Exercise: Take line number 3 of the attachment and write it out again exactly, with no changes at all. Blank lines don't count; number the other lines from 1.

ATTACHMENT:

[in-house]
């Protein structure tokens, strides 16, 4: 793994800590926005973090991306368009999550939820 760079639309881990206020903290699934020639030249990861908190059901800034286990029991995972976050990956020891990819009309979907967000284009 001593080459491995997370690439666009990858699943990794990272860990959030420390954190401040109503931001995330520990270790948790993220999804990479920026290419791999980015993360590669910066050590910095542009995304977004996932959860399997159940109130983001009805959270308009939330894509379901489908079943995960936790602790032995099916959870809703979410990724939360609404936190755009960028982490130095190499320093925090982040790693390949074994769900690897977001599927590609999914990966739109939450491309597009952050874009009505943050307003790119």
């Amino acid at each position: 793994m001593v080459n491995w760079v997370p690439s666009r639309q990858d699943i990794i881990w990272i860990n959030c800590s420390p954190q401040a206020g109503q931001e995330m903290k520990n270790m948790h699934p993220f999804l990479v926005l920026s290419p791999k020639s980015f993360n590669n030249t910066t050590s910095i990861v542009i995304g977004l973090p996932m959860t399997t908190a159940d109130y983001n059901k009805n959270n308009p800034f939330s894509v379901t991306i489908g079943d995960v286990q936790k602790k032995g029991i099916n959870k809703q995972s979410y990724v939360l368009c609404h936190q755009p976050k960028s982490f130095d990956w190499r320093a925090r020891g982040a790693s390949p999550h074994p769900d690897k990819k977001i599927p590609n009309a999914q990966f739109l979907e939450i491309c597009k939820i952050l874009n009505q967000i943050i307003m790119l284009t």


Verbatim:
């Amino acid at each position: 793994m001593v080459n491995w760079v997370p690439s666009r639309q990858d699943i990794i881990w990272i860990n959030c800590s420390p954190q401040a206020g109503q931001e995330m903290k520990n270790m948790h699934p993220f999804l990479v926005l920026s290419p791999k020639s980015f993360n590669n030249t910066t050590s910095i990861v542009i995304g977004l973090p996932m959860t399997t908190a159940d109130y983001n059901k009805n959270n308009p800034f939330s894509v379901t991306i489908g079943d995960v286990q936790k602790k032995g029991i099916n959870k809703q995972s979410y990724v939360l368009c609404h936190q755009p976050k960028s982490f130095d990956w190499r320093a925090r020891g982040a790693s390949p999550h074994p769900d690897k990819k977001i599927p590609n009309a999914q990966f739109l979907e939450i491309c597009k939820i952050l874009n009505q967000i943050i307003m790119l284009t």